Food truck park coming to downtown Bonita Springs
Downtown Bonita Springs will have a food truck park after the city council approved a developer’s plan during a Wednesday meeting.
The park would have eight pads for food trucks with full utility access, early plans show. A two-story seating area and bar with restrooms would anchor the project. Additional patio space and a playground with mist wall would complete the site at 27333 Old 41 Road. The lot sits on the north side of Reynolds Street across from Engel’s Bicycles.
The developer, Magnus Family Investments, estimated the project would be finished in two years at a cost of $3 million.
“We want to add value to the community through this project,” developer Chris Magnus said.
The property is city owned. Last year, Bonita Springs City Council requested project proposals for several city-owned lots. It would sell the properties to developers with plans that would best benefit downtown Bonita Springs, the city said.
Magnus Family Investment was the only developer to submit a proposal for this site, known as the Levin lot. Councilors approved the food truck plan 6-0. Councilor Amy Quaremba was absent.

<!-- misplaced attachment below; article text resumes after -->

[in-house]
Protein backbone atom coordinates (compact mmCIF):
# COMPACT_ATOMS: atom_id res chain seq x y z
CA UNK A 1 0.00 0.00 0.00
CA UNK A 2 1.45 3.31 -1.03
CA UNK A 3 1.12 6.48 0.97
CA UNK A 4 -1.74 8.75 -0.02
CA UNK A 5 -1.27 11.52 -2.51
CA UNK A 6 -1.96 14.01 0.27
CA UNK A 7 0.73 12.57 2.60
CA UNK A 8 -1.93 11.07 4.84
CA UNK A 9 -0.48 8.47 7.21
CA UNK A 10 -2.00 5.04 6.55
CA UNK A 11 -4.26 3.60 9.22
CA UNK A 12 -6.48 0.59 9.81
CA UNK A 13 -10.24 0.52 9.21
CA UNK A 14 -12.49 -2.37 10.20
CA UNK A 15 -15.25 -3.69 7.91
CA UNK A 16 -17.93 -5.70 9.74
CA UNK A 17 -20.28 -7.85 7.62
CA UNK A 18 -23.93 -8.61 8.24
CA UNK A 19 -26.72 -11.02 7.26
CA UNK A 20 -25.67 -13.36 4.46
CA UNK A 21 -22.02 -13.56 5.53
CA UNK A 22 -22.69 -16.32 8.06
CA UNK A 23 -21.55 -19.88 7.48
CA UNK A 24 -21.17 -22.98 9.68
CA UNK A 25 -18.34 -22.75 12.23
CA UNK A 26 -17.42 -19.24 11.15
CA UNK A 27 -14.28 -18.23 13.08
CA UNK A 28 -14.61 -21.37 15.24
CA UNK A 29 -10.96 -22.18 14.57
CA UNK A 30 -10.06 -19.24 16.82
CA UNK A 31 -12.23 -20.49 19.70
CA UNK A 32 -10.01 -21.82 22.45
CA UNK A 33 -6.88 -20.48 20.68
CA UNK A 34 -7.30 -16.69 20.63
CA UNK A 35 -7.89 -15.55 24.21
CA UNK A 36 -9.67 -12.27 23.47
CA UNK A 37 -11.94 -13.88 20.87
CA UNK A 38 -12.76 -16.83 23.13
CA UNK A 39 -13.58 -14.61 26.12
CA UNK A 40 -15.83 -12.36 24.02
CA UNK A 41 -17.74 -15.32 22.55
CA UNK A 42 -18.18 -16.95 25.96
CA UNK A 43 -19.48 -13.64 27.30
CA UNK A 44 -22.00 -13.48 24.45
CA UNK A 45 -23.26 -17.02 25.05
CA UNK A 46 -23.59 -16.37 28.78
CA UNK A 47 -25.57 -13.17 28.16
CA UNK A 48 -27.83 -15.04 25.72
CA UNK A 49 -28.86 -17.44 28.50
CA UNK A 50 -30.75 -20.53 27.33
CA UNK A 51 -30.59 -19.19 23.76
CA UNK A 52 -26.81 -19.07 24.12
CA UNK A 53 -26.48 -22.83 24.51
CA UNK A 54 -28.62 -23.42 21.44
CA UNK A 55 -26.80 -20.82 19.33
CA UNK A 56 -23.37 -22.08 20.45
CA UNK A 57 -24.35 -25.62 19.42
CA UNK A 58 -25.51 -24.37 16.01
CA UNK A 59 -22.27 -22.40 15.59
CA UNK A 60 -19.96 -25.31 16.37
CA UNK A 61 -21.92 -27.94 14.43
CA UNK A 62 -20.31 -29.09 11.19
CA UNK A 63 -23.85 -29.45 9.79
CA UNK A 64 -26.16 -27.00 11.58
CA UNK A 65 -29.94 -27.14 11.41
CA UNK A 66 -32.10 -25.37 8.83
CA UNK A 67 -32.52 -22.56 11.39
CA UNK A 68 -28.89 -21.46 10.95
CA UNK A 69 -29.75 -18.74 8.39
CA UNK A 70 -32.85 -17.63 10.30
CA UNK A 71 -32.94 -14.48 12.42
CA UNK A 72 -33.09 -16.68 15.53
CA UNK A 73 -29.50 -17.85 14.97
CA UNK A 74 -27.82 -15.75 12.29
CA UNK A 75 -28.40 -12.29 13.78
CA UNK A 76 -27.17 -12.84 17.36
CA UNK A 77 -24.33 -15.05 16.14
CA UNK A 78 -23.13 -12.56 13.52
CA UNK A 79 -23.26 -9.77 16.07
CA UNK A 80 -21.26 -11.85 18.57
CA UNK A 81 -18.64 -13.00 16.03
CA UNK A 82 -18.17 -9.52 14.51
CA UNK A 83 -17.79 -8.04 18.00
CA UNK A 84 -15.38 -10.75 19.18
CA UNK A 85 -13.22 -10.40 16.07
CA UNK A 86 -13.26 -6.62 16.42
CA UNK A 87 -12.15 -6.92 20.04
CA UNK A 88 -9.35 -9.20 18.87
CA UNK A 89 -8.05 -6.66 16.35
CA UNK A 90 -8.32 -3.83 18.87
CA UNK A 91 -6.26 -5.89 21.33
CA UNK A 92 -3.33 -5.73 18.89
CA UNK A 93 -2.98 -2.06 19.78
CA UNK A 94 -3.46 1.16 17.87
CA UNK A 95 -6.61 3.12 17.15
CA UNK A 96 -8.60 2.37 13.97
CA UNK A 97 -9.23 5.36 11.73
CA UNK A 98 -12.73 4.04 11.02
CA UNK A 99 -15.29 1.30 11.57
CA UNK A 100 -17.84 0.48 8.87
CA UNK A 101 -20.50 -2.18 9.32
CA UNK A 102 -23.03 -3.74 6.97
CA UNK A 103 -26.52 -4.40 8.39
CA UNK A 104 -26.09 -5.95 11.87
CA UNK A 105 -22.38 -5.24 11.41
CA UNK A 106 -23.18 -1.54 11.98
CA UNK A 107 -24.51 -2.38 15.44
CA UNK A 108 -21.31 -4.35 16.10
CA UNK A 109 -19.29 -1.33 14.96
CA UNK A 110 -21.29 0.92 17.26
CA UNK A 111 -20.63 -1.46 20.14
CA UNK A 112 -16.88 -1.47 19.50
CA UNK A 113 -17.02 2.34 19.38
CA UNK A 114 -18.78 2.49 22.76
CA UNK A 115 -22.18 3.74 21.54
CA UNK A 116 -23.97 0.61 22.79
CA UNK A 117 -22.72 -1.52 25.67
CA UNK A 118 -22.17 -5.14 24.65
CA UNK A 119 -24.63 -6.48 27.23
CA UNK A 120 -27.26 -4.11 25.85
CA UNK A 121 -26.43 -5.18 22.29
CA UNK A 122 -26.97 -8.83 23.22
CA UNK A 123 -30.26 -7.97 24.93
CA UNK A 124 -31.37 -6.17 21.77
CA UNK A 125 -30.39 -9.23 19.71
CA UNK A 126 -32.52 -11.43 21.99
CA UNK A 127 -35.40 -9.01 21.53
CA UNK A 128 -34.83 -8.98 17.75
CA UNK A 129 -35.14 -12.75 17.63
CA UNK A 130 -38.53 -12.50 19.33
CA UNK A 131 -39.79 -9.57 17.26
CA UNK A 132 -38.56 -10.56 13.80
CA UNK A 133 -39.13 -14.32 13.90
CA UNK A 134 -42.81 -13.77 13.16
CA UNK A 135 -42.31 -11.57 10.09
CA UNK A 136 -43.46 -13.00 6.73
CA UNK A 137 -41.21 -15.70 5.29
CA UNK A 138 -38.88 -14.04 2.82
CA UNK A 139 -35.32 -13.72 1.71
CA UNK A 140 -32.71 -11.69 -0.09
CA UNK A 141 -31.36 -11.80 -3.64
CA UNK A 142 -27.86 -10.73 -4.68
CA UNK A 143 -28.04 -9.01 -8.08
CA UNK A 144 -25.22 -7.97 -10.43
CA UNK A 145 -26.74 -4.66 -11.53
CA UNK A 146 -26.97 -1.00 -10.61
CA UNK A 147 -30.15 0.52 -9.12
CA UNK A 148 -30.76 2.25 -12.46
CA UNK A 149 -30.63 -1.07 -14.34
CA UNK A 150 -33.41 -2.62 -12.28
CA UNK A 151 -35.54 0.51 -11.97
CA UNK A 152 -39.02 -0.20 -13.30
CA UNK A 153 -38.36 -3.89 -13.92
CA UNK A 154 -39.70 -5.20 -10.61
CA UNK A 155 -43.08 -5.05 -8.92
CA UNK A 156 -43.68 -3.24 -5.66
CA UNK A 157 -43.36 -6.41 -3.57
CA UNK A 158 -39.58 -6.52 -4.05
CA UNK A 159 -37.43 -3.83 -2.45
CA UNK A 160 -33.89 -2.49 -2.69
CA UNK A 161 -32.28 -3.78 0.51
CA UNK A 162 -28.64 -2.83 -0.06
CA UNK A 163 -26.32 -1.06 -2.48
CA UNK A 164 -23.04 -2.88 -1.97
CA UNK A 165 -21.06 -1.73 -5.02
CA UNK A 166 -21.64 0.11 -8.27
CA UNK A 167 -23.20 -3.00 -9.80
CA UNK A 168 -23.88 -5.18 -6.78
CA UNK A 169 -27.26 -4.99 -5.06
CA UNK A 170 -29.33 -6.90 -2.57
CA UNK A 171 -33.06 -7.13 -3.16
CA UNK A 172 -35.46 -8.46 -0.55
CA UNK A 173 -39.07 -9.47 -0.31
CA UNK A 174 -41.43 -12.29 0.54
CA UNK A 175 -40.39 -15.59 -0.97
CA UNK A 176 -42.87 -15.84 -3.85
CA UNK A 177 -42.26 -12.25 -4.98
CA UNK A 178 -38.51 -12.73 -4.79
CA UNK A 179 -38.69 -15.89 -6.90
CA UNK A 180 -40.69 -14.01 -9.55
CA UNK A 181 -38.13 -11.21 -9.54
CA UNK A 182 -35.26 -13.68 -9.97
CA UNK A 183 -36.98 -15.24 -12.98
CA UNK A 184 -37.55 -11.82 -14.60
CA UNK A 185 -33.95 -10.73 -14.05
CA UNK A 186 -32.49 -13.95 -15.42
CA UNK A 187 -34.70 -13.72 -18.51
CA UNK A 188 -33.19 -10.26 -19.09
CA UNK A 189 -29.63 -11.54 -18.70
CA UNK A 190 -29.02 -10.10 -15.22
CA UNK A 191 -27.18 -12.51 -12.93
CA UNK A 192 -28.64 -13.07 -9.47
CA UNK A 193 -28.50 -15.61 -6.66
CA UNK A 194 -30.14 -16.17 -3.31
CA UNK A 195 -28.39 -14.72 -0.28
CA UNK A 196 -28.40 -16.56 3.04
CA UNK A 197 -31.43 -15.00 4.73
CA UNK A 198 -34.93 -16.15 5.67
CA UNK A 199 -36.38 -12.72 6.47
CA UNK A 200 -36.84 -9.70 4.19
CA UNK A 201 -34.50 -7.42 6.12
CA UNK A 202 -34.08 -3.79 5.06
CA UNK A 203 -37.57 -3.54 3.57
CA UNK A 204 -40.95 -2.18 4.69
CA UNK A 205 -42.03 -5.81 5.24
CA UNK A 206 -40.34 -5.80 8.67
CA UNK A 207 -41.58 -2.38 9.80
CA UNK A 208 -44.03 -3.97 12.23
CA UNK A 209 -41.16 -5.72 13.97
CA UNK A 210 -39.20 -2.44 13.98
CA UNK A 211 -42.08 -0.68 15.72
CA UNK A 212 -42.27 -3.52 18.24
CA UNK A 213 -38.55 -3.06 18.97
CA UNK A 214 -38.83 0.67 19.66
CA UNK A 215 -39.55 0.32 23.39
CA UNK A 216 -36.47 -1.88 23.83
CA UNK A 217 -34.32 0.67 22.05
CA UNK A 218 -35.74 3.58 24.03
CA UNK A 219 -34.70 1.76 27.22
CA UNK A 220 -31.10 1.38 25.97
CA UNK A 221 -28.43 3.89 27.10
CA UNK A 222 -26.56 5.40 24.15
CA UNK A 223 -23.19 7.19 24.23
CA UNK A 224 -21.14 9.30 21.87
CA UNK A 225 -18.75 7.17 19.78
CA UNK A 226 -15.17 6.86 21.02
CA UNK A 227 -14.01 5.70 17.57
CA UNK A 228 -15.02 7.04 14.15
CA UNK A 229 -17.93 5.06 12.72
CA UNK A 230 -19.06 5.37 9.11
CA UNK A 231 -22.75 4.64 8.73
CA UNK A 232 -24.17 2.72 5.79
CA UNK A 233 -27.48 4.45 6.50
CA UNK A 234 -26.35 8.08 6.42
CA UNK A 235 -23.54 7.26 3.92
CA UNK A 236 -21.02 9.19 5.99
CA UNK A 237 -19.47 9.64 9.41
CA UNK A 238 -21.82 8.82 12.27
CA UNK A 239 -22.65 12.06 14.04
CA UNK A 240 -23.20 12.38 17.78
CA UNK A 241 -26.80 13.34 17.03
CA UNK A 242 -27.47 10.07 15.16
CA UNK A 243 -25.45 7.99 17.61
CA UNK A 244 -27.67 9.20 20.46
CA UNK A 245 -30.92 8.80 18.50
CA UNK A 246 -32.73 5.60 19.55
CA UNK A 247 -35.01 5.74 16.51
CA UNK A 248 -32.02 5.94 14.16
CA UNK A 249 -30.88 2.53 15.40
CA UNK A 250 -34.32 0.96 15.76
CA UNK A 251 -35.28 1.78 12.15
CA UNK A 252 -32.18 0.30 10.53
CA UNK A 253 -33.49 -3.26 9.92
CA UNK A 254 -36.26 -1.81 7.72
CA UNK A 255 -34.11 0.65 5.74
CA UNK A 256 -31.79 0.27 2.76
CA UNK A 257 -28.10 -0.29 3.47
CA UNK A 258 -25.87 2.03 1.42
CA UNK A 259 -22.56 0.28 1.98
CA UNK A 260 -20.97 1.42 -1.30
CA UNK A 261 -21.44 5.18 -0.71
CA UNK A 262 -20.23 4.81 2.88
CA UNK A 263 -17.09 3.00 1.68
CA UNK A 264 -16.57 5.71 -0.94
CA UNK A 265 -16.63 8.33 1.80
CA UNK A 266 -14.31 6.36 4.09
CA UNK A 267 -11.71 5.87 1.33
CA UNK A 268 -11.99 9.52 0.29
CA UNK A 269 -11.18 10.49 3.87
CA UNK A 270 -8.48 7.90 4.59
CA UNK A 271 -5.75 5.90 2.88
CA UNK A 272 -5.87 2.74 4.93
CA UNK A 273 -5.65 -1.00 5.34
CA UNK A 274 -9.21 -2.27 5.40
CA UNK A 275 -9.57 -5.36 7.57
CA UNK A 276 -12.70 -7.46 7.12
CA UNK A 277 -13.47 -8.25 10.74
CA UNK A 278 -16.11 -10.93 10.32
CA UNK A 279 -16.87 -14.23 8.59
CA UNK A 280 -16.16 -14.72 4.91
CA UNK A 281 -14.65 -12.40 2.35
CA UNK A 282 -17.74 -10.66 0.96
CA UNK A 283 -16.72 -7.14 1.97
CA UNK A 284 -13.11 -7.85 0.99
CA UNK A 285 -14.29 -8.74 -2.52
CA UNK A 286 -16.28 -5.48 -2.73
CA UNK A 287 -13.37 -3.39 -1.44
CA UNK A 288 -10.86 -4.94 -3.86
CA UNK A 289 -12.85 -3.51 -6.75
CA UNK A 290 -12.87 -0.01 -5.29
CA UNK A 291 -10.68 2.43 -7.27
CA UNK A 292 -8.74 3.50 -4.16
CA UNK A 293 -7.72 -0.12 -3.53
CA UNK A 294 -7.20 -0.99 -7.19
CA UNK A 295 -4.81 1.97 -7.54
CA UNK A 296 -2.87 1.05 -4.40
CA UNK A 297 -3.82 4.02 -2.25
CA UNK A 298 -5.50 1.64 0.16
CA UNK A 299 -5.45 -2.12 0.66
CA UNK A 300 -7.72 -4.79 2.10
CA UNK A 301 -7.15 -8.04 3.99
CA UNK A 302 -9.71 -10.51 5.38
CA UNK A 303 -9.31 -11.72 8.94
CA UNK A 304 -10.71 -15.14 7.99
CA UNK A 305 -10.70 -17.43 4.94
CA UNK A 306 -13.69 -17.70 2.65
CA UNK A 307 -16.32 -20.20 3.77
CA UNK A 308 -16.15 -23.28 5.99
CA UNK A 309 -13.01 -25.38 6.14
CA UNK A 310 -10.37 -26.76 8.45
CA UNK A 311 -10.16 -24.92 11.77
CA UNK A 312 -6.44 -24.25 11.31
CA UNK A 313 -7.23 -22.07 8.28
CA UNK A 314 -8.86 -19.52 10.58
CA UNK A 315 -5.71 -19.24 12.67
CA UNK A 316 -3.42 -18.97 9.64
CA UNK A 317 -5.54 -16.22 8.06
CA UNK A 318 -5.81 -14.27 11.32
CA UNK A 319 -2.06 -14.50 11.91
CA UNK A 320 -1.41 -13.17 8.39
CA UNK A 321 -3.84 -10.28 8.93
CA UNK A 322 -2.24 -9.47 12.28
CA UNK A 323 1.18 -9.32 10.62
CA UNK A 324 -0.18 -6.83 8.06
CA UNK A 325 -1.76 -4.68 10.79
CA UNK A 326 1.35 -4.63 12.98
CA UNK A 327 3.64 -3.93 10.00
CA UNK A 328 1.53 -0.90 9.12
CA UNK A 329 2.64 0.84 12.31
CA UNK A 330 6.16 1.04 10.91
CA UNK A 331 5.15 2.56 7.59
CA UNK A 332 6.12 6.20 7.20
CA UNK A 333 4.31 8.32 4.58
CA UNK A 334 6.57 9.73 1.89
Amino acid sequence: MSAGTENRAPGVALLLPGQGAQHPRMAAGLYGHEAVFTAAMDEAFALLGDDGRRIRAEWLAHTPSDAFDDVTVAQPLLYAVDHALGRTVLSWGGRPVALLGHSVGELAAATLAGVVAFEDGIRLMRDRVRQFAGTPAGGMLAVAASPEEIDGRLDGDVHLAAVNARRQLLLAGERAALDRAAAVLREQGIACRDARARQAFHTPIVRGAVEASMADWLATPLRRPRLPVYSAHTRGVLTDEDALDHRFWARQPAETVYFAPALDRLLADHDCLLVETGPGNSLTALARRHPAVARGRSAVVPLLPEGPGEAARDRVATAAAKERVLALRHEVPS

The developer will buy the property for $425,000. The city was given the property in 2013 by Rhoda Levin as trustee of the Bernie Levin Trust Agreement.
City Council will need to approve formal sale and rezoning documents in the coming months to finalize the project.
Twenty-five parking spots would be built in a separate city lot immediately south of Riverside Park at 27400 Old 41 Road. Dozens of additional parking spots line roadways in the surrounding blocks.
The developers estimated it would pay nearly $18,000 in city taxes every year, based on current rates.
A sweeping food truck ordinance was passed by the City Council earlier this month, although it was aimed mostly at mobile food vendors and not parks. The ordinance removed a citywide limit of five trucks and keeps mobile food trucks out of downtown parking lots and businesses.
Several restauranteurs spoke against the ordinance, saying it would hinder business during an economic downturn created by COVID-19. Chris Magnus said the park would not interfere with brick-and-mortar restaurants rebuilding.
“It will be two years before we open,” he said. “That’s more than enough time for restaurants.”
Every councilor present had positive feedback, noting the visual appeal and opportunity to spur development.
“It’s the type of activity that would start drawing people downtown,” Councilor Chris Corrie said.
At the same meeting, City Council voted against a proposed project for Imperial Crossing, formerly known as Bamboo Village, on the Imperial River. The developer asked the city to donate the land and grant a 10-year tax abatement in return for a $26 million project that would have included 32,000-square-feet of commercial space and 112 single-bedroom apartments.